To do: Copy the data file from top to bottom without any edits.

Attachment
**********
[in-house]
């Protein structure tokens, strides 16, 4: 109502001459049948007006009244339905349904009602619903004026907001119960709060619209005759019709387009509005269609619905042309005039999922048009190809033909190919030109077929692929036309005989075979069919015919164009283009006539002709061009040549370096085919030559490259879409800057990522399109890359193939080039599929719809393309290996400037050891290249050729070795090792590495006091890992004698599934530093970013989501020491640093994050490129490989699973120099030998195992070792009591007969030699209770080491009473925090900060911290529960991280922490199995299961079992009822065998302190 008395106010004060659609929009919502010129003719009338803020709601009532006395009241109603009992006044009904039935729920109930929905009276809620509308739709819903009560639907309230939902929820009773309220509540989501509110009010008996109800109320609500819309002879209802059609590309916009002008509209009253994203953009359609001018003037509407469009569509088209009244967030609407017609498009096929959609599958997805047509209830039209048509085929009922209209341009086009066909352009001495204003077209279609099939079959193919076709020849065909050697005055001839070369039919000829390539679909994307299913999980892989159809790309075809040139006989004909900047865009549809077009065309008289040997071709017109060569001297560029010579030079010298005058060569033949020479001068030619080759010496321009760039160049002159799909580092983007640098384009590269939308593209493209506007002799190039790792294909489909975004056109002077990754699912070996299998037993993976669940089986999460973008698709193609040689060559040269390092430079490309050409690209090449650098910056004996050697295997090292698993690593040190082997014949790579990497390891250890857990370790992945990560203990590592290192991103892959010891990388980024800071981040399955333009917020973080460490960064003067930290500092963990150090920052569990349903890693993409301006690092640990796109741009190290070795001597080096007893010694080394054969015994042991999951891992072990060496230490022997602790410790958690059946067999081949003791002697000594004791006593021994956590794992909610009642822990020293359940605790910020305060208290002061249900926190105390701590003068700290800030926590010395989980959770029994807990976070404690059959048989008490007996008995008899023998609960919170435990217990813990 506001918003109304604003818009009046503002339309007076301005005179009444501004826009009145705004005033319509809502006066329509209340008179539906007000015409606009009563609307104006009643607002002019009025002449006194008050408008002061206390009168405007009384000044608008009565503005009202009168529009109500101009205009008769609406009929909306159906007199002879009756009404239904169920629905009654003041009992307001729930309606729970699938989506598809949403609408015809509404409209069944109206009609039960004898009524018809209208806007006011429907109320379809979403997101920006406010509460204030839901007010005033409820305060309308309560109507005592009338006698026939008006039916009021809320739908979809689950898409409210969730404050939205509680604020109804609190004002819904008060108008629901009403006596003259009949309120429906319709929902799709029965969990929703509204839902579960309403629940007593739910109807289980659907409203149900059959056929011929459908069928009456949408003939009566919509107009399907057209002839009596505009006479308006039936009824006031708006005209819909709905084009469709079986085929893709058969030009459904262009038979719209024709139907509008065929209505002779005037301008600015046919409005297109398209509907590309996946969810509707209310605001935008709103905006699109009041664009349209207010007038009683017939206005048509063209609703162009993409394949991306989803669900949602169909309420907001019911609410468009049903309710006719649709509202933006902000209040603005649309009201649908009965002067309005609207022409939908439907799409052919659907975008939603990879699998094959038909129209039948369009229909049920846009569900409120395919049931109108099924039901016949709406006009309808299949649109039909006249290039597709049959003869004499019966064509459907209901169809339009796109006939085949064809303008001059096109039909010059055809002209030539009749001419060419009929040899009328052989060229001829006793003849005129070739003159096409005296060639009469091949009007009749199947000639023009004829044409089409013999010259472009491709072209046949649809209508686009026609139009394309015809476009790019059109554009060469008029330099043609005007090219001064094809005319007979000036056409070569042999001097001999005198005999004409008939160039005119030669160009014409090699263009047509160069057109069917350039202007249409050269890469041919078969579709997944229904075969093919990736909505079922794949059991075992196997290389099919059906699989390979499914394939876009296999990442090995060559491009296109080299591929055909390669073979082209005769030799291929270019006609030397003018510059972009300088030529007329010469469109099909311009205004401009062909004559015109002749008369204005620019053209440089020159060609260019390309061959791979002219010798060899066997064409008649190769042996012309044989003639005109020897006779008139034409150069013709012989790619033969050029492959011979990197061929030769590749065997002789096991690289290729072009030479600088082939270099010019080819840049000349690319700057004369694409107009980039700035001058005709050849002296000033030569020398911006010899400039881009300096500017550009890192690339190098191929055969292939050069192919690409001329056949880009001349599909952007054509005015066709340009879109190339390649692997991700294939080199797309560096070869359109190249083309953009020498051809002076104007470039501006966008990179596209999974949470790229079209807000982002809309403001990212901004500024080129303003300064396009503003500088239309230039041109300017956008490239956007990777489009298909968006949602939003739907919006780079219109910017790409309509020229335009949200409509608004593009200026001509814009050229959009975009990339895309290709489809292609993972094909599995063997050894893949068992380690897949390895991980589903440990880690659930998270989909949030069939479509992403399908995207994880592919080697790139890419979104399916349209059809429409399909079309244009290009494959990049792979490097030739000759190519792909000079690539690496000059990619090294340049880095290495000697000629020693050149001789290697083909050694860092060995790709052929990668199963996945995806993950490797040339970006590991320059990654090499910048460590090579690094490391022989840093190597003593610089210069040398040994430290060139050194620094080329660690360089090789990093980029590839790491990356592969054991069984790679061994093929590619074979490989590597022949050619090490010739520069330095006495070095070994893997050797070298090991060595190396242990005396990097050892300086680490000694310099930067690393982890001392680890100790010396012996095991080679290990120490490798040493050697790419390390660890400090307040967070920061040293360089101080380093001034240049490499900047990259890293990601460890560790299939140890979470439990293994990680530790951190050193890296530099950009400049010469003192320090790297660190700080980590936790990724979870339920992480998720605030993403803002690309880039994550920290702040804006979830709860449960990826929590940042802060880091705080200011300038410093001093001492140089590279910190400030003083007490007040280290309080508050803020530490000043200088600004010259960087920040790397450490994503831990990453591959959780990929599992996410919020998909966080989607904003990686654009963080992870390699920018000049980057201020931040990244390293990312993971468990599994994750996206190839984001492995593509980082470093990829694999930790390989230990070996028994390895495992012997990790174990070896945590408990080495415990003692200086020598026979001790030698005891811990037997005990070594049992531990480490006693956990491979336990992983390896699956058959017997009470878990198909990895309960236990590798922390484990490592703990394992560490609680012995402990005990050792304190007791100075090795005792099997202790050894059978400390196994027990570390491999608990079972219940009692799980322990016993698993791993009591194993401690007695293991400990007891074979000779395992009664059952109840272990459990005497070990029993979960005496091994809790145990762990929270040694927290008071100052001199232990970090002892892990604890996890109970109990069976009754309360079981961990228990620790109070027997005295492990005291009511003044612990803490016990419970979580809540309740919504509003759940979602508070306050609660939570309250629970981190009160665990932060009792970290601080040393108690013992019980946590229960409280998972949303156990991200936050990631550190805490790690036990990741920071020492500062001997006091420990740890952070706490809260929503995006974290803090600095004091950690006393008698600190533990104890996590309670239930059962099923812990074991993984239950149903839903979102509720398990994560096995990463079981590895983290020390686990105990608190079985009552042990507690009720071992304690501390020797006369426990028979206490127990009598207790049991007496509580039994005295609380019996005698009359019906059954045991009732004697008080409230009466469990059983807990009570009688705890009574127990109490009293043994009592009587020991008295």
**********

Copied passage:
[in-house]
């Protein structure tokens, strides 16, 4: 109502001459049948007006009244339905349904009602619903004026907001119960709060619209005759019709387009509005269609619905042309005039999922048009190809033909190919030109077929692929036309005989075979069919015919164009283009006539002709061009040549370096085919030559490259879409800057990522399109890359193939080039599929719809393309290996400037050891290249050729070795090792590495006091890992004698599934530093970013989501020491640093994050490129490989699973120099030998195992070792009591007969030699209770080491009473925090900060911290529960991280922490199995299961079992009822065998302190 008395106010004060659609929009919502010129003719009338803020709601009532006395009241109603009992006044009904039935729920109930929905009276809620509308739709819903009560639907309230939902929820009773309220509540989501509110009010008996109800109320609500819309002879209802059609590309916009002008509209009253994203953009359609001018003037509407469009569509088209009244967030609407017609498009096929959609599958997805047509209830039209048509085929009922209209341009086009066909352009001495204003077209279609099939079959193919076709020849065909050697005055001839070369039919000829390539679909994307299913999980892989159809790309075809040139006989004909900047865009549809077009065309008289040997071709017109060569001297560029010579030079010298005058060569033949020479001068030619080759010496321009760039160049002159799909580092983007640098384009590269939308593209493209506007002799190039790792294909489909975004056109002077990754699912070996299998037993993976669940089986999460973008698709193609040689060559040269390092430079490309050409690209090449650098910056004996050697295997090292698993690593040190082997014949790579990497390891250890857990370790992945990560203990590592290192991103892959010891990388980024800071981040399955333009917020973080460490960064003067930290500092963990150090920052569990349903890693993409301006690092640990796109741009190290070795001597080096007893010694080394054969015994042991999951891992072990060496230490022997602790410790958690059946067999081949003791002697000594004791006593021994956590794992909610009642822990020293359940605790910020305060208290002061249900926190105390701590003068700290800030926590010395989980959770029994807990976070404690059959048989008490007996008995008899023998609960919170435990217990813990 506001918003109304604003818009009046503002339309007076301005005179009444501004826009009145705004005033319509809502006066329509209340008179539906007000015409606009009563609307104006009643607002002019009025002449006194008050408008002061206390009168405007009384000044608008009565503005009202009168529009109500101009205009008769609406009929909306159906007199002879009756009404239904169920629905009654003041009992307001729930309606729970699938989506598809949403609408015809509404409209069944109206009609039960004898009524018809209208806007006011429907109320379809979403997101920006406010509460204030839901007010005033409820305060309308309560109507005592009338006698026939008006039916009021809320739908979809689950898409409210969730404050939205509680604020109804609190004002819904008060108008629901009403006596003259009949309120429906319709929902799709029965969990929703509204839902579960309403629940007593739910109807289980659907409203149900059959056929011929459908069928009456949408003939009566919509107009399907057209002839009596505009006479308006039936009824006031708006005209819909709905084009469709079986085929893709058969030009459904262009038979719209024709139907509008065929209505002779005037301008600015046919409005297109398209509907590309996946969810509707209310605001935008709103905006699109009041664009349209207010007038009683017939206005048509063209609703162009993409394949991306989803669900949602169909309420907001019911609410468009049903309710006719649709509202933006902000209040603005649309009201649908009965002067309005609207022409939908439907799409052919659907975008939603990879699998094959038909129209039948369009229909049920846009569900409120395919049931109108099924039901016949709406006009309808299949649109039909006249290039597709049959003869004499019966064509459907209901169809339009796109006939085949064809303008001059096109039909010059055809002209030539009749001419060419009929040899009328052989060229001829006793003849005129070739003159096409005296060639009469091949009007009749199947000639023009004829044409089409013999010259472009491709072209046949649809209508686009026609139009394309015809476009790019059109554009060469008029330099043609005007090219001064094809005319007979000036056409070569042999001097001999005198005999004409008939160039005119030669160009014409090699263009047509160069057109069917350039202007249409050269890469041919078969579709997944229904075969093919990736909505079922794949059991075992196997290389099919059906699989390979499914394939876009296999990442090995060559491009296109080299591929055909390669073979082209005769030799291929270019006609030397003018510059972009300088030529007329010469469109099909311009205004401009062909004559015109002749008369204005620019053209440089020159060609260019390309061959791979002219010798060899066997064409008649190769042996012309044989003639005109020897006779008139034409150069013709012989790619033969050029492959011979990197061929030769590749065997002789096991690289290729072009030479600088082939270099010019080819840049000349690319700057004369694409107009980039700035001058005709050849002296000033030569020398911006010899400039881009300096500017550009890192690339190098191929055969292939050069192919690409001329056949880009001349599909952007054509005015066709340009879109190339390649692997991700294939080199797309560096070869359109190249083309953009020498051809002076104007470039501006966008990179596209999974949470790229079209807000982002809309403001990212901004500024080129303003300064396009503003500088239309230039041109300017956008490239956007990777489009298909968006949602939003739907919006780079219109910017790409309509020229335009949200409509608004593009200026001509814009050229959009975009990339895309290709489809292609993972094909599995063997050894893949068992380690897949390895991980589903440990880690659930998270989909949030069939479509992403399908995207994880592919080697790139890419979104399916349209059809429409399909079309244009290009494959990049792979490097030739000759190519792909000079690539690496000059990619090294340049880095290495000697000629020693050149001789290697083909050694860092060995790709052929990668199963996945995806993950490797040339970006590991320059990654090499910048460590090579690094490391022989840093190597003593610089210069040398040994430290060139050194620094080329660690360089090789990093980029590839790491990356592969054991069984790679061994093929590619074979490989590597022949050619090490010739520069330095006495070095070994893997050797070298090991060595190396242990005396990097050892300086680490000694310099930067690393982890001392680890100790010396012996095991080679290990120490490798040493050697790419390390660890400090307040967070920061040293360089101080380093001034240049490499900047990259890293990601460890560790299939140890979470439990293994990680530790951190050193890296530099950009400049010469003192320090790297660190700080980590936790990724979870339920992480998720605030993403803002690309880039994550920290702040804006979830709860449960990826929590940042802060880091705080200011300038410093001093001492140089590279910190400030003083007490007040280290309080508050803020530490000043200088600004010259960087920040790397450490994503831990990453591959959780990929599992996410919020998909966080989607904003990686654009963080992870390699920018000049980057201020931040990244390293990312993971468990599994994750996206190839984001492995593509980082470093990829694999930790390989230990070996028994390895495992012997990790174990070896945590408990080495415990003692200086020598026979001790030698005891811990037997005990070594049992531990480490006693956990491979336990992983390896699956058959017997009470878990198909990895309960236990590798922390484990490592703990394992560490609680012995402990005990050792304190007791100075090795005792099997202790050894059978400390196994027990570390491999608990079972219940009692799980322990016993698993791993009591194993401690007695293991400990007891074979000779395992009664059952109840272990459990005497070990029993979960005496091994809790145990762990929270040694927290008071100052001199232990970090002892892990604890996890109970109990069976009754309360079981961990228990620790109070027997005295492990005291009511003044612990803490016990419970979580809540309740919504509003759940979602508070306050609660939570309250629970981190009160665990932060009792970290601080040393108690013992019980946590229960409280998972949303156990991200936050990631550190805490790690036990990741920071020492500062001997006091420990740890952070706490809260929503995006974290803090600095004091950690006393008698600190533990104890996590309670239930059962099923812990074991993984239950149903839903979102509720398990994560096995990463079981590895983290020390686990105990608190079985009552042990507690009720071992304690501390020797006369426990028979206490127990009598207790049991007496509580039994005295609380019996005698009359019906059954045991009732004697008080409230009466469990059983807990009570009688705890009574127990109490009293043994009592009587020991008295």